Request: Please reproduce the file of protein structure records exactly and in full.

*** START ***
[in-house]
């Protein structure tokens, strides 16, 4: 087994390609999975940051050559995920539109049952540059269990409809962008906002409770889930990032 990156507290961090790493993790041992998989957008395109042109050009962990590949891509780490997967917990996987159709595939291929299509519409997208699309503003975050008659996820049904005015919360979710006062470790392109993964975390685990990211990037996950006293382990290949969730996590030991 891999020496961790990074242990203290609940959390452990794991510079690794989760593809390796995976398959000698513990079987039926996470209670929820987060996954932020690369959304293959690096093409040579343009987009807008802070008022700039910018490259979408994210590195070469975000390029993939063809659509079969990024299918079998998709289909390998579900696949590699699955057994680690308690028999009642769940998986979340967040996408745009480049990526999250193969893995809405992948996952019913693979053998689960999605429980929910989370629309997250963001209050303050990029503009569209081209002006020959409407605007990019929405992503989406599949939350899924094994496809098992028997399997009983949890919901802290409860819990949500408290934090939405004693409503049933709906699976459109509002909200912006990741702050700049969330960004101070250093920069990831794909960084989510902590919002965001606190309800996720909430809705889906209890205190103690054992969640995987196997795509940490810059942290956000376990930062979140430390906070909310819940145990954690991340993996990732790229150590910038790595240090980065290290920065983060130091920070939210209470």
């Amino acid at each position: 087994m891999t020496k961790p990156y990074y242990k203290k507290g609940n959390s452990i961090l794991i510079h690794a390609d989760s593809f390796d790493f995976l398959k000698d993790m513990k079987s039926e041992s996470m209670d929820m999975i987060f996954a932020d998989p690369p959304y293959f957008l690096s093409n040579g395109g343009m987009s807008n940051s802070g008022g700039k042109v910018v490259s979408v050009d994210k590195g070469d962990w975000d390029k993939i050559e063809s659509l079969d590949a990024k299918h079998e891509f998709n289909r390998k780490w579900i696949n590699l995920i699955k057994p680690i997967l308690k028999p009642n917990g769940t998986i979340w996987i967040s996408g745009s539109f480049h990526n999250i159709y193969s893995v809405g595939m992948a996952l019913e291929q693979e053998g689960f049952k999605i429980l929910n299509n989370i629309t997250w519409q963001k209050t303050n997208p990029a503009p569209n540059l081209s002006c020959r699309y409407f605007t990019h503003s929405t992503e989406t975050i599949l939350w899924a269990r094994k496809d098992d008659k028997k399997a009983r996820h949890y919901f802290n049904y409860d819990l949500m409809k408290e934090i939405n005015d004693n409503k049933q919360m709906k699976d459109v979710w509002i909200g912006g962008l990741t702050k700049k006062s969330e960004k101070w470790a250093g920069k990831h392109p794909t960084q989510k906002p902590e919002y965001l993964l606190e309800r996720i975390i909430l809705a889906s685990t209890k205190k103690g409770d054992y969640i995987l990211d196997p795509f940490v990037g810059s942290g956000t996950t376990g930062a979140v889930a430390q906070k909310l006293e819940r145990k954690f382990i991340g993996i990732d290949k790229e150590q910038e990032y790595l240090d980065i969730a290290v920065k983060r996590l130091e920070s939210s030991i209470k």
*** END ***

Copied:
[in-house]
């Protein structure tokens, strides 16, 4: 087994390609999975940051050559995920539109049952540059269990409809962008906002409770889930990032 990156507290961090790493993790041992998989957008395109042109050009962990590949891509780490997967917990996987159709595939291929299509519409997208699309503003975050008659996820049904005015919360979710006062470790392109993964975390685990990211990037996950006293382990290949969730996590030991 891999020496961790990074242990203290609940959390452990794991510079690794989760593809390796995976398959000698513990079987039926996470209670929820987060996954932020690369959304293959690096093409040579343009987009807008802070008022700039910018490259979408994210590195070469975000390029993939063809659509079969990024299918079998998709289909390998579900696949590699699955057994680690308690028999009642769940998986979340967040996408745009480049990526999250193969893995809405992948996952019913693979053998689960999605429980929910989370629309997250963001209050303050990029503009569209081209002006020959409407605007990019929405992503989406599949939350899924094994496809098992028997399997009983949890919901802290409860819990949500408290934090939405004693409503049933709906699976459109509002909200912006990741702050700049969330960004101070250093920069990831794909960084989510902590919002965001606190309800996720909430809705889906209890205190103690054992969640995987196997795509940490810059942290956000376990930062979140430390906070909310819940145990954690991340993996990732790229150590910038790595240090980065290290920065983060130091920070939210209470």
């Amino acid at each position: 087994m891999t020496k961790p990156y990074y242990k203290k507290g609940n959390s452990i961090l794991i510079h690794a390609d989760s593809f390796d790493f995976l398959k000698d993790m513990k079987s039926e041992s996470m209670d929820m999975i987060f996954a932020d998989p690369p959304y293959f957008l690096s093409n040579g395109g343009m987009s807008n940051s802070g008022g700039k042109v910018v490259s979408v050009d994210k590195g070469d962990w975000d390029k993939i050559e063809s659509l079969d590949a990024k299918h079998e891509f998709n289909r390998k780490w579900i696949n590699l995920i699955k057994p680690i997967l308690k028999p009642n917990g769940t998986i979340w996987i967040s996408g745009s539109f480049h990526n999250i159709y193969s893995v809405g595939m992948a996952l019913e291929q693979e053998g689960f049952k999605i429980l929910n299509n989370i629309t997250w519409q963001k209050t303050n997208p990029a503009p569209n540059l081209s002006c020959r699309y409407f605007t990019h503003s929405t992503e989406t975050i599949l939350w899924a269990r094994k496809d098992d008659k028997k399997a009983r996820h949890y919901f802290n049904y409860d819990l949500m409809k408290e934090i939405n005015d004693n409503k049933q919360m709906k699976d459109v979710w509002i909200g912006g962008l990741t702050k700049k006062s969330e960004k101070w470790a250093g920069k990831h392109p794909t960084q989510k906002p902590e919002y965001l993964l606190e309800r996720i975390i909430l809705a889906s685990t209890k205190k103690g409770d054992y969640i995987l990211d196997p795509f940490v990037g810059s942290g956000t996950t376990g930062a979140v889930a430390q906070k909310l006293e819940r145990k954690f382990i991340g993996i990732d290949k790229e150590q910038e990032y790595l240090d980065i969730a290290v920065k983060r996590l130091e920070s939210s030991i209470k």